Pan-STARR-y night – Comet Pan-STARRS was visible to many stargazers on March 12. In Galveston, Texas, web designer Vadim Troshkin shot this photo for Galveston.com and said he was glad to see the comet during "such a beautiful sunset."
Pan-STARR-y night – Wes Little, a CNN producer, shot this photo of Pan-STARRS from the CNN Center roof in Atlanta.
Pan-STARR-y night – Mike Price had his camera set up at a lookout on top of Mount Sequoyah in Arkansas when he captured this photo of the comet and the crescent moon.
Pan-STARR-y night – Adam Block shot this photo of Comet Pan-STARRS from the top of Mount Lemmon in Arizona. Block marveled at the twilight sky and its beautiful colors.
Pan-STARR-y night – Block zoomed in on the comet to show structure in the comet's tail as it shone in the sky.
Pan-STARR-y night – Brian McMahon began snapping photos after sunset in Richmond, California, pointing his camera toward Mount Tamalpais. McMahon said the comet appeared in the photos 30 minutes after sunset.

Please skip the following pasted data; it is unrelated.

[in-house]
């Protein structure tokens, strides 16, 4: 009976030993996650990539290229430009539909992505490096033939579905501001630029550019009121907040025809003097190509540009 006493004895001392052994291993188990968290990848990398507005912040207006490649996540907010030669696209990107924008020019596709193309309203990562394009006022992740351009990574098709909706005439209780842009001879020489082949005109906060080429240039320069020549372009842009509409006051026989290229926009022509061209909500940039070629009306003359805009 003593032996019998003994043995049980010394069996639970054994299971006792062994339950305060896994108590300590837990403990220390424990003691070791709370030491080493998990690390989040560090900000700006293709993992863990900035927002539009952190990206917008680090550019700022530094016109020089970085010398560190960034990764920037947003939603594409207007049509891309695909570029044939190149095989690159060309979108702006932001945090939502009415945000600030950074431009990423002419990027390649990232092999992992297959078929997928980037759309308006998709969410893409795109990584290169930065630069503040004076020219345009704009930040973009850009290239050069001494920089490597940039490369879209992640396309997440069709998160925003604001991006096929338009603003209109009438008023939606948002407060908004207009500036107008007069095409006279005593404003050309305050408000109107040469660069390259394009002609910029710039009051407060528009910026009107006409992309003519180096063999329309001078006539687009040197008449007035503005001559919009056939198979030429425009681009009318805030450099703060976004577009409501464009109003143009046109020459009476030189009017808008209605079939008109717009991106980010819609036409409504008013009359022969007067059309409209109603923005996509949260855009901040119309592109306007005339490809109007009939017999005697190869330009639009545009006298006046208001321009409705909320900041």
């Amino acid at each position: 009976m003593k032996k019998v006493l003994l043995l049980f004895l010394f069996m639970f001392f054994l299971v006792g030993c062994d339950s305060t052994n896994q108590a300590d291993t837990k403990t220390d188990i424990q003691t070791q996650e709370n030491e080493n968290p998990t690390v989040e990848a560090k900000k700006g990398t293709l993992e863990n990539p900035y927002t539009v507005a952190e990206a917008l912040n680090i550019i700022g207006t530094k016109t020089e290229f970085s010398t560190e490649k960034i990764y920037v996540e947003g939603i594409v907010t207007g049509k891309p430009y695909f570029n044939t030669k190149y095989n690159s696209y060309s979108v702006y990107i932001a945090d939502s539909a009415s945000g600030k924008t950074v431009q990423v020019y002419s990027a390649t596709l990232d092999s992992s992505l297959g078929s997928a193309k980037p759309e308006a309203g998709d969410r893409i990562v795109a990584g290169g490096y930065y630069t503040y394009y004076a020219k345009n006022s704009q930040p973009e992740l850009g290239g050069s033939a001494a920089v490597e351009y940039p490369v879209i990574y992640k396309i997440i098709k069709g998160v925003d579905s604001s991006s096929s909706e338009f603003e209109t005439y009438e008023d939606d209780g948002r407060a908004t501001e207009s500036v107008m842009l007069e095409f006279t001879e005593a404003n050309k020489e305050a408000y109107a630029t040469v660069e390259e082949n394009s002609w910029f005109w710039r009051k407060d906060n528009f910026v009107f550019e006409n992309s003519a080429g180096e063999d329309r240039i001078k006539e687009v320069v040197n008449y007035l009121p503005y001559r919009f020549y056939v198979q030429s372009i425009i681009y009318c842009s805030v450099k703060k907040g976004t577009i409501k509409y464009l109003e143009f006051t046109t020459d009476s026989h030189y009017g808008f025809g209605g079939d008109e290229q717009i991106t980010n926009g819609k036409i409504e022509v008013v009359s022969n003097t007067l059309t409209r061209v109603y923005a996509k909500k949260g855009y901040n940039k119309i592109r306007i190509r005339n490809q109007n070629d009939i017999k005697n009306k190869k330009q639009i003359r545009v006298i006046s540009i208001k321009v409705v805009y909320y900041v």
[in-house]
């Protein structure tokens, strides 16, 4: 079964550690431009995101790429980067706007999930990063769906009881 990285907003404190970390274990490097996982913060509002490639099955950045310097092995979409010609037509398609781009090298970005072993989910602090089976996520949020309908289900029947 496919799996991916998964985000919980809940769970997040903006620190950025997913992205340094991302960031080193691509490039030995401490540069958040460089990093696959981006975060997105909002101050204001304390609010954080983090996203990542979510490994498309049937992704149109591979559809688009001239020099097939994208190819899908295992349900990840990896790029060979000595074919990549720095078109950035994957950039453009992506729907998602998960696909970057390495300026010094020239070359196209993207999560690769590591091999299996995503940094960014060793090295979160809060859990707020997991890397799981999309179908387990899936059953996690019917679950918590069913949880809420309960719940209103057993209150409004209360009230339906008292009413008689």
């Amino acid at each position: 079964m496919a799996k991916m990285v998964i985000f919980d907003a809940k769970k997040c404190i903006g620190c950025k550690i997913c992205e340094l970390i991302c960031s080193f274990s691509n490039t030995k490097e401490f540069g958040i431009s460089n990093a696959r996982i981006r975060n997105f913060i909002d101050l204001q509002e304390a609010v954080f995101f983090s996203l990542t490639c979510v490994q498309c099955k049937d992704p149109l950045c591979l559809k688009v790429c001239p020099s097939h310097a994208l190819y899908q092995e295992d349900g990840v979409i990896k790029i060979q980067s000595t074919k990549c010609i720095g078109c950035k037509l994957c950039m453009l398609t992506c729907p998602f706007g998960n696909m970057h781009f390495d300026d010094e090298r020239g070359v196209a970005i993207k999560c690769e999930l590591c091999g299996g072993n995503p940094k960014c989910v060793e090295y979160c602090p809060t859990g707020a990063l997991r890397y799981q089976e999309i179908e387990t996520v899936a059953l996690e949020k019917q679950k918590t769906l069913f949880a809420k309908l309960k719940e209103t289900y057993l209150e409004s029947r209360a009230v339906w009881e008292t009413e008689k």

Pan-STARR-y night – Sidney Rosenthal stood at the edge of the Pensacola Bay in Gulf Breeze, Florida to capture this shot of the Pan-STARRS comet. He says he enjoys astrophotography and always marvels at celestial objects.
Pan-STARR-y night – Larry Flynn and his partner were able to see the moon and a passing jet from downtown San Diego, but were not able to see the comet. They were surprised to see it faintly appear in the photo when they returned home.
Pan-STARR-y night – Brian Karczewski, 24, captured the comet alongside the crescent moon overlooking the Ortega Mountains in California. "I love astronomy and find astrophotography a good challenge," he said. "I was very excited to capture the comet next to the moon. Never photographed a comet before!"
Pan-STARR-y night – Jim Ribble, a former CNN Radio news anchor/editor, stood at the top of Burnt Mountain in Jasper, Georgia, to capture this view of Comet Pan-STARRS.